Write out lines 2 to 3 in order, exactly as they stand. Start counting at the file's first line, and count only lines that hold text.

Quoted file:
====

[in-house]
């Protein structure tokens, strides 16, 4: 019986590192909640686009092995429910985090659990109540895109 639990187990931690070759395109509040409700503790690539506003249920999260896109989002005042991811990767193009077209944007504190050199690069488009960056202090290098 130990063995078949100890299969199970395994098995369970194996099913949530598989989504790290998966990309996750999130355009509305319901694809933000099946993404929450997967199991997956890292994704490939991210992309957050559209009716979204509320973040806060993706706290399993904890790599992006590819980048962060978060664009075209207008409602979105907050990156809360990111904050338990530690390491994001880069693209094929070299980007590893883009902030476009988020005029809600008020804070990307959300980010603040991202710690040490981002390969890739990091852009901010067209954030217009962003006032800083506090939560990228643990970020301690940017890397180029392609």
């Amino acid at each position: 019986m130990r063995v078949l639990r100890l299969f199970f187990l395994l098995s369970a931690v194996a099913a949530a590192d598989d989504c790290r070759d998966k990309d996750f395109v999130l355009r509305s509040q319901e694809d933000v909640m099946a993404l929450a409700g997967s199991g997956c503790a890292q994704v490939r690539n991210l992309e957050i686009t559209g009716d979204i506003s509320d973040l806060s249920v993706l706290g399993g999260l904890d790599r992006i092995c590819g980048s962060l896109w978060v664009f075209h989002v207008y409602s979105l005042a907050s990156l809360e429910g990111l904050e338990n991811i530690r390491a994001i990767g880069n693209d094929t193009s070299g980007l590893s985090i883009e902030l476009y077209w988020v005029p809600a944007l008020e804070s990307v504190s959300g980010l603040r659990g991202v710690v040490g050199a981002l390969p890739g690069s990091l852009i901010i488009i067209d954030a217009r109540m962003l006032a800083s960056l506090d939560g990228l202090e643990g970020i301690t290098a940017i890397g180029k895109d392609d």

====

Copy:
């Protein structure tokens, strides 16, 4: 019986590192909640686009092995429910985090659990109540895109 639990187990931690070759395109509040409700503790690539506003249920999260896109989002005042991811990767193009077209944007504190050199690069488009960056202090290098 130990063995078949100890299969199970395994098995369970194996099913949530598989989504790290998966990309996750999130355009509305319901694809933000099946993404929450997967199991997956890292994704490939991210992309957050559209009716979204509320973040806060993706706290399993904890790599992006590819980048962060978060664009075209207008409602979105907050990156809360990111904050338990530690390491994001880069693209094929070299980007590893883009902030476009988020005029809600008020804070990307959300980010603040991202710690040490981002390969890739990091852009901010067209954030217009962003006032800083506090939560990228643990970020301690940017890397180029392609």
């Amino acid at each position: 019986m130990r063995v078949l639990r100890l299969f199970f187990l395994l098995s369970a931690v194996a099913a949530a590192d598989d989504c790290r070759d998966k990309d996750f395109v999130l355009r509305s509040q319901e694809d933000v909640m099946a993404l929450a409700g997967s199991g997956c503790a890292q994704v490939r690539n991210l992309e957050i686009t559209g009716d979204i506003s509320d973040l806060s249920v993706l706290g399993g999260l904890d790599r992006i092995c590819g980048s962060l896109w978060v664009f075209h989002v207008y409602s979105l005042a907050s990156l809360e429910g990111l904050e338990n991811i530690r390491a994001i990767g880069n693209d094929t193009s070299g980007l590893s985090i883009e902030l476009y077209w988020v005029p809600a944007l008020e804070s990307v504190s959300g980010l603040r659990g991202v710690v040490g050199a981002l390969p890739g690069s990091l852009i901010i488009i067209d954030a217009r109540m962003l006032a800083s960056l506090d939560g990228l202090e643990g970020i301690t290098a940017i890397g180029k895109d392609d």